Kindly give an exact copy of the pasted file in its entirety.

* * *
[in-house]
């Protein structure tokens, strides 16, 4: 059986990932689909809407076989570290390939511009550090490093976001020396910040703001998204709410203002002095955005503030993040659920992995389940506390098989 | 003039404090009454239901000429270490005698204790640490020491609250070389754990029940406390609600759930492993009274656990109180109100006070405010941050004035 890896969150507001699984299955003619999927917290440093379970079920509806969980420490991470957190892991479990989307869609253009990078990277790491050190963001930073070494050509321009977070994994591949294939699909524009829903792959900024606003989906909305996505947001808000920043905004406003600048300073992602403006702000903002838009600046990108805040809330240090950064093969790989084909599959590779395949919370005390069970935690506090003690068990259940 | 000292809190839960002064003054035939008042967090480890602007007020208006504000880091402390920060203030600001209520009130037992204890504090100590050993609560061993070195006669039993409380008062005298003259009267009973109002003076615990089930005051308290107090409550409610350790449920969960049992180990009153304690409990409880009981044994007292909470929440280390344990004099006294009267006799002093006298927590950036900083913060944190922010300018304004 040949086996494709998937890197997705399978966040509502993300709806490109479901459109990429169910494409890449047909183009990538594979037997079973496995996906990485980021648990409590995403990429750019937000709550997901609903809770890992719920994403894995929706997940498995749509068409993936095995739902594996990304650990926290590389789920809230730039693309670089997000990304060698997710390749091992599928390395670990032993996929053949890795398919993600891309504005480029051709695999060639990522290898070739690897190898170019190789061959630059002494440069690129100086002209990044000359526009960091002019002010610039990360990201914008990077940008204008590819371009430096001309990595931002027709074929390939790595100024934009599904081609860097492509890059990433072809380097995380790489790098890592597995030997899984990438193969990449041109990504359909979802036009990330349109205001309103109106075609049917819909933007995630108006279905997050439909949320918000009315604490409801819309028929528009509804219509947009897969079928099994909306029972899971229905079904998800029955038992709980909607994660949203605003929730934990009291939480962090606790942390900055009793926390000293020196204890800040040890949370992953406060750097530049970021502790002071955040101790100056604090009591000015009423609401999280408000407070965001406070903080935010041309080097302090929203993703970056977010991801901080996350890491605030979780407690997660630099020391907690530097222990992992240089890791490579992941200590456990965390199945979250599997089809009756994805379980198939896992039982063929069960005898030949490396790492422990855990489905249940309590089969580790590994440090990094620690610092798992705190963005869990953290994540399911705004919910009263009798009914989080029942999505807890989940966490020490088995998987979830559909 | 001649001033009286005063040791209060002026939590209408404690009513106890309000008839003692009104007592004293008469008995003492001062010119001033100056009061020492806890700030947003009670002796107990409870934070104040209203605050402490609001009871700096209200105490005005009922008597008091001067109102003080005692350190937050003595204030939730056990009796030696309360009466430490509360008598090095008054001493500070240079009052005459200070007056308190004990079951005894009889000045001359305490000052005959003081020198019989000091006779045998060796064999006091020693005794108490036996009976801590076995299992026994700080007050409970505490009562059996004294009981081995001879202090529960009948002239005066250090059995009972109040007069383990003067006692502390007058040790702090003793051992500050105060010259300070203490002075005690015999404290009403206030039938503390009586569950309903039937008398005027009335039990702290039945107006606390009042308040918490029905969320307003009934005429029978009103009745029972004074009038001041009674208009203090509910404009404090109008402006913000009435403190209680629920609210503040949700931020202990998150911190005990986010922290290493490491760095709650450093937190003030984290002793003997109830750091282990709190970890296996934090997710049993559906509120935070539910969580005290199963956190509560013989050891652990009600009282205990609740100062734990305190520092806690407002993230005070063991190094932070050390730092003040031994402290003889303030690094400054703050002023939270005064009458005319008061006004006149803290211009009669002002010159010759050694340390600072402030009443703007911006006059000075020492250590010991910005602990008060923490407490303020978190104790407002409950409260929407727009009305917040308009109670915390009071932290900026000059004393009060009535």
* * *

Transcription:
[in-house]
């Protein structure tokens, strides 16, 4: 059986990932689909809407076989570290390939511009550090490093976001020396910040703001998204709410203002002095955005503030993040659920992995389940506390098989 | 003039404090009454239901000429270490005698204790640490020491609250070389754990029940406390609600759930492993009274656990109180109100006070405010941050004035 890896969150507001699984299955003619999927917290440093379970079920509806969980420490991470957190892991479990989307869609253009990078990277790491050190963001930073070494050509321009977070994994591949294939699909524009829903792959900024606003989906909305996505947001808000920043905004406003600048300073992602403006702000903002838009600046990108805040809330240090950064093969790989084909599959590779395949919370005390069970935690506090003690068990259940 | 000292809190839960002064003054035939008042967090480890602007007020208006504000880091402390920060203030600001209520009130037992204890504090100590050993609560061993070195006669039993409380008062005298003259009267009973109002003076615990089930005051308290107090409550409610350790449920969960049992180990009153304690409990409880009981044994007292909470929440280390344990004099006294009267006799002093006298927590950036900083913060944190922010300018304004 040949086996494709998937890197997705399978966040509502993300709806490109479901459109990429169910494409890449047909183009990538594979037997079973496995996906990485980021648990409590995403990429750019937000709550997901609903809770890992719920994403894995929706997940498995749509068409993936095995739902594996990304650990926290590389789920809230730039693309670089997000990304060698997710390749091992599928390395670990032993996929053949890795398919993600891309504005480029051709695999060639990522290898070739690897190898170019190789061959630059002494440069690129100086002209990044000359526009960091002019002010610039990360990201914008990077940008204008590819371009430096001309990595931002027709074929390939790595100024934009599904081609860097492509890059990433072809380097995380790489790098890592597995030997899984990438193969990449041109990504359909979802036009990330349109205001309103109106075609049917819909933007995630108006279905997050439909949320918000009315604490409801819309028929528009509804219509947009897969079928099994909306029972899971229905079904998800029955038992709980909607994660949203605003929730934990009291939480962090606790942390900055009793926390000293020196204890800040040890949370992953406060750097530049970021502790002071955040101790100056604090009591000015009423609401999280408000407070965001406070903080935010041309080097302090929203993703970056977010991801901080996350890491605030979780407690997660630099020391907690530097222990992992240089890791490579992941200590456990965390199945979250599997089809009756994805379980198939896992039982063929069960005898030949490396790492422990855990489905249940309590089969580790590994440090990094620690610092798992705190963005869990953290994540399911705004919910009263009798009914989080029942999505807890989940966490020490088995998987979830559909 | 001649001033009286005063040791209060002026939590209408404690009513106890309000008839003692009104007592004293008469008995003492001062010119001033100056009061020492806890700030947003009670002796107990409870934070104040209203605050402490609001009871700096209200105490005005009922008597008091001067109102003080005692350190937050003595204030939730056990009796030696309360009466430490509360008598090095008054001493500070240079009052005459200070007056308190004990079951005894009889000045001359305490000052005959003081020198019989000091006779045998060796064999006091020693005794108490036996009976801590076995299992026994700080007050409970505490009562059996004294009981081995001879202090529960009948002239005066250090059995009972109040007069383990003067006692502390007058040790702090003793051992500050105060010259300070203490002075005690015999404290009403206030039938503390009586569950309903039937008398005027009335039990702290039945107006606390009042308040918490029905969320307003009934005429029978009103009745029972004074009038001041009674208009203090509910404009404090109008402006913000009435403190209680629920609210503040949700931020202990998150911190005990986010922290290493490491760095709650450093937190003030984290002793003997109830750091282990709190970890296996934090997710049993559906509120935070539910969580005290199963956190509560013989050891652990009600009282205990609740100062734990305190520092806690407002993230005070063991190094932070050390730092003040031994402290003889303030690094400054703050002023939270005064009458005319008061006004006149803290211009009669002002010159010759050694340390600072402030009443703007911006006059000075020492250590010991910005602990008060923490407490303020978190104790407002409950409260929407727009009305917040308009109670915390009071932290900026000059004393009060009535």